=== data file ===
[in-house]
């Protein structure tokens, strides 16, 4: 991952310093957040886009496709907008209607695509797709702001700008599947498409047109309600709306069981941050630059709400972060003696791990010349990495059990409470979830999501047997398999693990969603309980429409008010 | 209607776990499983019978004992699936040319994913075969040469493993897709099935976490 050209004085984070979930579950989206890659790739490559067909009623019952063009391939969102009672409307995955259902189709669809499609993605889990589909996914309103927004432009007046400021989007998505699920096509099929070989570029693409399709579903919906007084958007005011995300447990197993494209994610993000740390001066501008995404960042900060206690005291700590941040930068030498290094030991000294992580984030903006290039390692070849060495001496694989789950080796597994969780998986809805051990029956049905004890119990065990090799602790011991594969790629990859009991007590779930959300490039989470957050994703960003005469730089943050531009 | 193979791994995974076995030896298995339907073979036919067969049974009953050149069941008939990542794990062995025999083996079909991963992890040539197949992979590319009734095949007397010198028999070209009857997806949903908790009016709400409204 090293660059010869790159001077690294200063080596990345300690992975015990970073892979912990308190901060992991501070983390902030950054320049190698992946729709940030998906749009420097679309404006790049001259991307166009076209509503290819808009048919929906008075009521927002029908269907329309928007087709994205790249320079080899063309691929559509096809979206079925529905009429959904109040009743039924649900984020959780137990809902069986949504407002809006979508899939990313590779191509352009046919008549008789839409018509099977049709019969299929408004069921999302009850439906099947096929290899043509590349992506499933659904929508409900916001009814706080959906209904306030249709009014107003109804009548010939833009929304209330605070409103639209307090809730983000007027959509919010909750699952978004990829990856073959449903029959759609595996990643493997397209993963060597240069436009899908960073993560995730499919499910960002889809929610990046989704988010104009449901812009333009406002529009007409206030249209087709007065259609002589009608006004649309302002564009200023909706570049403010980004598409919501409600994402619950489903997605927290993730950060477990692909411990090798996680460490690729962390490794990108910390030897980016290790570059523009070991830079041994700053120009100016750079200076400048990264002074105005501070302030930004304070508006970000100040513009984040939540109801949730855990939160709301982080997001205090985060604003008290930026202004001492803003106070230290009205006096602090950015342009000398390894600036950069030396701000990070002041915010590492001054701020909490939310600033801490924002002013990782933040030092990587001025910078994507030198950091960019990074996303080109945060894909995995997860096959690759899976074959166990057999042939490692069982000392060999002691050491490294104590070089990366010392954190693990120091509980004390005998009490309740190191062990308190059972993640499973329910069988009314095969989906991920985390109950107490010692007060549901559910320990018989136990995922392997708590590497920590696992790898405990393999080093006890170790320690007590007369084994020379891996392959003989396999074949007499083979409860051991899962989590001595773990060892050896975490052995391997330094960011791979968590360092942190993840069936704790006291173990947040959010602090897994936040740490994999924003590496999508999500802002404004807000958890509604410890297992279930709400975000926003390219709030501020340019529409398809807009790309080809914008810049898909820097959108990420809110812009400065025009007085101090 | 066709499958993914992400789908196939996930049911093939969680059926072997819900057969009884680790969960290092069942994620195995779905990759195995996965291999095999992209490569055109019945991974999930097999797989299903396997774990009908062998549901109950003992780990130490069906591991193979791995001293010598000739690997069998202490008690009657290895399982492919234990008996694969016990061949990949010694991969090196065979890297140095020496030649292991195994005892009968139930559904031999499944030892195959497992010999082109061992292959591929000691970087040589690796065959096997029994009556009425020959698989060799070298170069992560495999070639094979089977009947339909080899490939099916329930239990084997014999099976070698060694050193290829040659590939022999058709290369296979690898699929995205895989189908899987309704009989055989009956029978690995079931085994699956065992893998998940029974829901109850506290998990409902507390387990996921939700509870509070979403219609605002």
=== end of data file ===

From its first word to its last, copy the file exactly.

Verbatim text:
[in-house]
């Protein structure tokens, strides 16, 4: 991952310093957040886009496709907008209607695509797709702001700008599947498409047109309600709306069981941050630059709400972060003696791990010349990495059990409470979830999501047997398999693990969603309980429409008010 | 209607776990499983019978004992699936040319994913075969040469493993897709099935976490 050209004085984070979930579950989206890659790739490559067909009623019952063009391939969102009672409307995955259902189709669809499609993605889990589909996914309103927004432009007046400021989007998505699920096509099929070989570029693409399709579903919906007084958007005011995300447990197993494209994610993000740390001066501008995404960042900060206690005291700590941040930068030498290094030991000294992580984030903006290039390692070849060495001496694989789950080796597994969780998986809805051990029956049905004890119990065990090799602790011991594969790629990859009991007590779930959300490039989470957050994703960003005469730089943050531009 | 193979791994995974076995030896298995339907073979036919067969049974009953050149069941008939990542794990062995025999083996079909991963992890040539197949992979590319009734095949007397010198028999070209009857997806949903908790009016709400409204 090293660059010869790159001077690294200063080596990345300690992975015990970073892979912990308190901060992991501070983390902030950054320049190698992946729709940030998906749009420097679309404006790049001259991307166009076209509503290819808009048919929906008075009521927002029908269907329309928007087709994205790249320079080899063309691929559509096809979206079925529905009429959904109040009743039924649900984020959780137990809902069986949504407002809006979508899939990313590779191509352009046919008549008789839409018509099977049709019969299929408004069921999302009850439906099947096929290899043509590349992506499933659904929508409900916001009814706080959906209904306030249709009014107003109804009548010939833009929304209330605070409103639209307090809730983000007027959509919010909750699952978004990829990856073959449903029959759609595996990643493997397209993963060597240069436009899908960073993560995730499919499910960002889809929610990046989704988010104009449901812009333009406002529009007409206030249209087709007065259609002589009608006004649309302002564009200023909706570049403010980004598409919501409600994402619950489903997605927290993730950060477990692909411990090798996680460490690729962390490794990108910390030897980016290790570059523009070991830079041994700053120009100016750079200076400048990264002074105005501070302030930004304070508006970000100040513009984040939540109801949730855990939160709301982080997001205090985060604003008290930026202004001492803003106070230290009205006096602090950015342009000398390894600036950069030396701000990070002041915010590492001054701020909490939310600033801490924002002013990782933040030092990587001025910078994507030198950091960019990074996303080109945060894909995995997860096959690759899976074959166990057999042939490692069982000392060999002691050491490294104590070089990366010392954190693990120091509980004390005998009490309740190191062990308190059972993640499973329910069988009314095969989906991920985390109950107490010692007060549901559910320990018989136990995922392997708590590497920590696992790898405990393999080093006890170790320690007590007369084994020379891996392959003989396999074949007499083979409860051991899962989590001595773990060892050896975490052995391997330094960011791979968590360092942190993840069936704790006291173990947040959010602090897994936040740490994999924003590496999508999500802002404004807000958890509604410890297992279930709400975000926003390219709030501020340019529409398809807009790309080809914008810049898909820097959108990420809110812009400065025009007085101090 | 066709499958993914992400789908196939996930049911093939969680059926072997819900057969009884680790969960290092069942994620195995779905990759195995996965291999095999992209490569055109019945991974999930097999797989299903396997774990009908062998549901109950003992780990130490069906591991193979791995001293010598000739690997069998202490008690009657290895399982492919234990008996694969016990061949990949010694991969090196065979890297140095020496030649292991195994005892009968139930559904031999499944030892195959497992010999082109061992292959591929000691970087040589690796065959096997029994009556009425020959698989060799070298170069992560495999070639094979089977009947339909080899490939099916329930239990084997014999099976070698060694050193290829040659590939022999058709290369296979690898699929995205895989189908899987309704009989055989009956029978690995079931085994699956065992893998998940029974829901109850506290998990409902507390387990996921939700509870509070979403219609605002």